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The two areas of biology I chose to work in


What you gossip about is what you’re interested in
Francis Crick Scientist
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The test I used which I stumbled on was to see what it was I was gossiping to people about. What you’re telling people, what you gossip about is what you’re interested in, and that’s what I found I was telling them about, so I decided that’s what I must be interested in. And exactly how that interest arose isn’t very clear, except that they are two of the things which appeared mysterious unless you answered them, you had to accept a more religious explanation, which I was reluctant to do on general grounds. So, I think that was the key thing that made me choose those two things, those two areas of biology. And some of the areas which one might have gone into, I didn’t want to go and… in… in… work on certain parts of physics, I didn’t think I was good enough as a theorist, and the… some of the experimental parts were getting things for teamwork, and didn’t look so interesting. So, there was no particular appeal in what I did… the little I did know, which wasn’t very much. So, it was very easy to make a change. So, it was a very unusual situation. Very few people find themselves in a situation like that.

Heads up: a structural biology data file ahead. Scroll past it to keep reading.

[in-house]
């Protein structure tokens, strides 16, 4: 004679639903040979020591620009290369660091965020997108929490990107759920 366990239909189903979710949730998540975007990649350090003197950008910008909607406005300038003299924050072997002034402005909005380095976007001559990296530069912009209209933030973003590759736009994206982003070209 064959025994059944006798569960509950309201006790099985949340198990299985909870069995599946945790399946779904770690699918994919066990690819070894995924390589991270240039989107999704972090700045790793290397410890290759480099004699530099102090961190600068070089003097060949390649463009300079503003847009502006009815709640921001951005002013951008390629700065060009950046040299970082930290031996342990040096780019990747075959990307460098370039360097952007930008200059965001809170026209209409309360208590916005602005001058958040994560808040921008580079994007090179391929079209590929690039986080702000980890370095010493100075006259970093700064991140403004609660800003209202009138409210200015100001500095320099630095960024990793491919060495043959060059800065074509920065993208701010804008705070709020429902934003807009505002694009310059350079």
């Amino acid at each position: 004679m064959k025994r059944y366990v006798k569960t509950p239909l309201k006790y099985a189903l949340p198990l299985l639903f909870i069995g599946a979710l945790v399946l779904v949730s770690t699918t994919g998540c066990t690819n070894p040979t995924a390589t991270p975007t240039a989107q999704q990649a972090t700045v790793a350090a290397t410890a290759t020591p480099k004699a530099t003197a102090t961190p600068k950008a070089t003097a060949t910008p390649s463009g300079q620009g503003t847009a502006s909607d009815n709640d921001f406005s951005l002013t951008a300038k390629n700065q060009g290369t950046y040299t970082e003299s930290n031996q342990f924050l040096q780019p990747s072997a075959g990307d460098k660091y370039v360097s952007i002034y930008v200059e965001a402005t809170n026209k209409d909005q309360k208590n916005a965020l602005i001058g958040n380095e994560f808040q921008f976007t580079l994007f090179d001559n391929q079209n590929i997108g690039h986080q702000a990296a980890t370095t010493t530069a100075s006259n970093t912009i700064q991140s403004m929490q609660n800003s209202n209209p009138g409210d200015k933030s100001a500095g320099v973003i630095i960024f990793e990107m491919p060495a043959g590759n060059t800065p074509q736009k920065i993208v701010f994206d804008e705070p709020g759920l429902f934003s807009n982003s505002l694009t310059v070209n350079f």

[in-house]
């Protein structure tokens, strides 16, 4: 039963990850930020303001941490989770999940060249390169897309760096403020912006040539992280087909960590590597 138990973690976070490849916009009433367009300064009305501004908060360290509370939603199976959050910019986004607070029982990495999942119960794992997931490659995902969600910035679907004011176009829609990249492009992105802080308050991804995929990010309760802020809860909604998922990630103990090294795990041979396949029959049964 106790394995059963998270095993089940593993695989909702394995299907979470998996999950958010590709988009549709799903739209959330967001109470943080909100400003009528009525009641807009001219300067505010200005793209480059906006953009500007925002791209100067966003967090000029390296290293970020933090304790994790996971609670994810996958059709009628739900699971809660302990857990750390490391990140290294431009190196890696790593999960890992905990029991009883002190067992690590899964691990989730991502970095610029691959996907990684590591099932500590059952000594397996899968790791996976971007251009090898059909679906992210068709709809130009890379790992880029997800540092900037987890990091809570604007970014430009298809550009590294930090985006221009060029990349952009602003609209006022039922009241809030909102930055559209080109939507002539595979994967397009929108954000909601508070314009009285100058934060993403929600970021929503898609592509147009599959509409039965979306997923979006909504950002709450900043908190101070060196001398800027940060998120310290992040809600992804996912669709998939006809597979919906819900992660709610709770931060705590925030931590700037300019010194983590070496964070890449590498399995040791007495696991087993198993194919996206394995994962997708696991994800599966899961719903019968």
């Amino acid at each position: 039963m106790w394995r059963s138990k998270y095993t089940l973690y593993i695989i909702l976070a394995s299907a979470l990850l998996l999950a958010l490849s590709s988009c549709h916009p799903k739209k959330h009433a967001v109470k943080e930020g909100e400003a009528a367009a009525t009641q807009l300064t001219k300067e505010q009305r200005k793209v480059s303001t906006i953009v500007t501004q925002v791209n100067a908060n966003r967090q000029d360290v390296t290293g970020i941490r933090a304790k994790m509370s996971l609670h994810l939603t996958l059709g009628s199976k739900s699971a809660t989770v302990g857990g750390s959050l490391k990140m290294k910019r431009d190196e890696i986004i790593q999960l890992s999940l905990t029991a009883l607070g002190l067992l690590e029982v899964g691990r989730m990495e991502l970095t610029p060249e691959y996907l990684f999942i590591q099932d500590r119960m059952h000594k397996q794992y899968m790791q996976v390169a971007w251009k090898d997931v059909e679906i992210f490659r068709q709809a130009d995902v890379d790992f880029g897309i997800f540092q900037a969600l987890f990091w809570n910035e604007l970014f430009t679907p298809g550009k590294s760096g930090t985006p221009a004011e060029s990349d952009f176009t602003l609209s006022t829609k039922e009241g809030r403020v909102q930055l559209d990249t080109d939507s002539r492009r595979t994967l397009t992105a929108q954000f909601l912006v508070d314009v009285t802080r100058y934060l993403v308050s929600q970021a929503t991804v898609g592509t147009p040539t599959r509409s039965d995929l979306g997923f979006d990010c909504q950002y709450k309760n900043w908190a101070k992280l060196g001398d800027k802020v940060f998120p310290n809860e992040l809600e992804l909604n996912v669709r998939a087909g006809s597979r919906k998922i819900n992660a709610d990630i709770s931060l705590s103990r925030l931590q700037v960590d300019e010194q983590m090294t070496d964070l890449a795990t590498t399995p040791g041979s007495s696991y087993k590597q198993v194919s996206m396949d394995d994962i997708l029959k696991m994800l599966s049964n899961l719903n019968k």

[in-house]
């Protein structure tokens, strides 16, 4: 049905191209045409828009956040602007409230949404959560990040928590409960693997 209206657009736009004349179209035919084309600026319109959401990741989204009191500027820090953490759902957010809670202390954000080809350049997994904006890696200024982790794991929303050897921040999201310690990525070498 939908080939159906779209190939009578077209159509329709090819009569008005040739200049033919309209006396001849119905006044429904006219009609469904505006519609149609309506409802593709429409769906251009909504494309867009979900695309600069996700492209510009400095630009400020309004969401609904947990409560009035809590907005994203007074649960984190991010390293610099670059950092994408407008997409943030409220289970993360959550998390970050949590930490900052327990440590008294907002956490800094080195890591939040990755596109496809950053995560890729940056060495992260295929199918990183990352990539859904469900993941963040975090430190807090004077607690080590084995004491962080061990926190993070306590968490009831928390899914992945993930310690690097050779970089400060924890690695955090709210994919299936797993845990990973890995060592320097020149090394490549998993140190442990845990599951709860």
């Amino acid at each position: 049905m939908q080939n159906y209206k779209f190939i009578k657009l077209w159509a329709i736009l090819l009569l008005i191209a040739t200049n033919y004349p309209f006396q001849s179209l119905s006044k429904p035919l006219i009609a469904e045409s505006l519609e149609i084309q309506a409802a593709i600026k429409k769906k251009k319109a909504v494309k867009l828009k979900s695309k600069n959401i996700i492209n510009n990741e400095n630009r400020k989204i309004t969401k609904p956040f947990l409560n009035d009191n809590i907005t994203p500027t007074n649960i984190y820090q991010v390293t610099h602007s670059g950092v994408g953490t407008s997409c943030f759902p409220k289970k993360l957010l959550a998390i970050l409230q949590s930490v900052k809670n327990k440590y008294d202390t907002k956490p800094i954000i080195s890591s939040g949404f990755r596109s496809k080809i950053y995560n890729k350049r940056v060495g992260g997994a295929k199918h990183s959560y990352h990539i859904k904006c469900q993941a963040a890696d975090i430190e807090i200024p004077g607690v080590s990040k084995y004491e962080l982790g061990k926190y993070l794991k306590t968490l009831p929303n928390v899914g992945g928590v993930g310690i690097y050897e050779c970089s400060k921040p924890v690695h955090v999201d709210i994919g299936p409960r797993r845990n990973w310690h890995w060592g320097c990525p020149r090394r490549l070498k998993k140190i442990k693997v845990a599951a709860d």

The late Francis Crick, one of Britain's most famous scientists, won the Nobel Prize in Physiology or Medicine in 1962. He is best known for his discovery, jointly with James Watson and Maurice Wilkins, of the double helix structure of DNA, though he also made important contributions in understanding the genetic code and was exploring the basis of consciousness in the years leading up to his death in 2004.

Listeners: Christopher Sykes

Christopher Sykes is an independent documentary producer who has made a number of films about science and scientists for BBC TV, Channel Four, and PBS.

Tags: gossip, biology, physics, theorist

Duration: 1 minute, 2 seconds

Date story recorded: 1993

Date story went live: 24 January 2008